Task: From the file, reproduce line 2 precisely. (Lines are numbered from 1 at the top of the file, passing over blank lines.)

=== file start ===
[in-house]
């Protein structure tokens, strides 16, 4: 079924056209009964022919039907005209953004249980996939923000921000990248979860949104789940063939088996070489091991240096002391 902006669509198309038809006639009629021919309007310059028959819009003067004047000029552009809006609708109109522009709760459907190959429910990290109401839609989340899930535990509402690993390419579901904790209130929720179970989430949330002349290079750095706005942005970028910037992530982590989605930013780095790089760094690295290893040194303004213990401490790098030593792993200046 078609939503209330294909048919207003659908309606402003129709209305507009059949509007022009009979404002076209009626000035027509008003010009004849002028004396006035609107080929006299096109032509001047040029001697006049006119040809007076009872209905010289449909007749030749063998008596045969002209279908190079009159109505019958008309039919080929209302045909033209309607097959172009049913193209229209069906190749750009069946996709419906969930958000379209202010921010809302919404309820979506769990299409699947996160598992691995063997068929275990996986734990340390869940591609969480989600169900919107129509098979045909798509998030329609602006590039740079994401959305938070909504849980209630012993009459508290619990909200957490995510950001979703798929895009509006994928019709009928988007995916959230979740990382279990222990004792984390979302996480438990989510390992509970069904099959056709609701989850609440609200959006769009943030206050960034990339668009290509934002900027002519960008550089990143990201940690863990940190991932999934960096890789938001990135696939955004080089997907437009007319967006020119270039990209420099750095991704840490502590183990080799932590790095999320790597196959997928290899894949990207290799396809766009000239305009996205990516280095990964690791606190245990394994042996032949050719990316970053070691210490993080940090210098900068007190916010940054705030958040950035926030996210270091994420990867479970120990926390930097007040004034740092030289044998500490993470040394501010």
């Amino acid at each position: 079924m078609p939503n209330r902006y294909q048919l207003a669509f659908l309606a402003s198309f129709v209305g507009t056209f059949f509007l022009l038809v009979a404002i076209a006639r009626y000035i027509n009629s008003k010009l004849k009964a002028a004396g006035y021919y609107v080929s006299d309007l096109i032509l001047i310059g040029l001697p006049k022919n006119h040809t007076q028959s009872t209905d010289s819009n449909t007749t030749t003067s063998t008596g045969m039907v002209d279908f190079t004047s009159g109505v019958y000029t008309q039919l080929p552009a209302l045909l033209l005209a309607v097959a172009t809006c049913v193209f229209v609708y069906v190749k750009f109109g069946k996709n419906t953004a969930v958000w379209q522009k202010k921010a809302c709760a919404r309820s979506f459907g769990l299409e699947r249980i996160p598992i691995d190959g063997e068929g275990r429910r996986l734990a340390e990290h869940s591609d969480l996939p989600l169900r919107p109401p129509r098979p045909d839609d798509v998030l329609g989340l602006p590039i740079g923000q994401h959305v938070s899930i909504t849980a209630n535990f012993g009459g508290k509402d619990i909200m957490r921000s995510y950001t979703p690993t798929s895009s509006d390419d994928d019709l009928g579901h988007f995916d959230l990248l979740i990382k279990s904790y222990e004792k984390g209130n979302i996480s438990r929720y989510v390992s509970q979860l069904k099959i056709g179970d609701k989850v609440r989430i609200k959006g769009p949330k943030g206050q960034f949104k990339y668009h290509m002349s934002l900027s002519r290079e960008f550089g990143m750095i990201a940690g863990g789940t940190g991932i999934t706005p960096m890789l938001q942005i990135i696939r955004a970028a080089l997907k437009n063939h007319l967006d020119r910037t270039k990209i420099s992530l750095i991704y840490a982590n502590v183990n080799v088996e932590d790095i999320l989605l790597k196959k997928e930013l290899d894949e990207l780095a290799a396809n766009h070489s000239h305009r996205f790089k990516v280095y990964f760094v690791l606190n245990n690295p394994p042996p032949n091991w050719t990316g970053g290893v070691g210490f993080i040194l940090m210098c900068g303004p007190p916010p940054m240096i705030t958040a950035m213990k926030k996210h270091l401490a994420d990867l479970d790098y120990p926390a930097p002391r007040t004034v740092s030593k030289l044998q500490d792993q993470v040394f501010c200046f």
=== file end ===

């Protein structure tokens, strides 16, 4: 079924056209009964022919039907005209953004249980996939923000921000990248979860949104789940063939088996070489091991240096002391 902006669509198309038809006639009629021919309007310059028959819009003067004047000029552009809006609708109109522009709760459907190959429910990290109401839609989340899930535990509402690993390419579901904790209130929720179970989430949330002349290079750095706005942005970028910037992530982590989605930013780095790089760094690295290893040194303004213990401490790098030593792993200046 078609939503209330294909048919207003659908309606402003129709209305507009059949509007022009009979404002076209009626000035027509008003010009004849002028004396006035609107080929006299096109032509001047040029001697006049006119040809007076009872209905010289449909007749030749063998008596045969002209279908190079009159109505019958008309039919080929209302045909033209309607097959172009049913193209229209069906190749750009069946996709419906969930958000379209202010921010809302919404309820979506769990299409699947996160598992691995063997068929275990996986734990340390869940591609969480989600169900919107129509098979045909798509998030329609602006590039740079994401959305938070909504849980209630012993009459508290619990909200957490995510950001979703798929895009509006994928019709009928988007995916959230979740990382279990222990004792984390979302996480438990989510390992509970069904099959056709609701989850609440609200959006769009943030206050960034990339668009290509934002900027002519960008550089990143990201940690863990940190991932999934960096890789938001990135696939955004080089997907437009007319967006020119270039990209420099750095991704840490502590183990080799932590790095999320790597196959997928290899894949990207290799396809766009000239305009996205990516280095990964690791606190245990394994042996032949050719990316970053070691210490993080940090210098900068007190916010940054705030958040950035926030996210270091994420990867479970120990926390930097007040004034740092030289044998500490993470040394501010």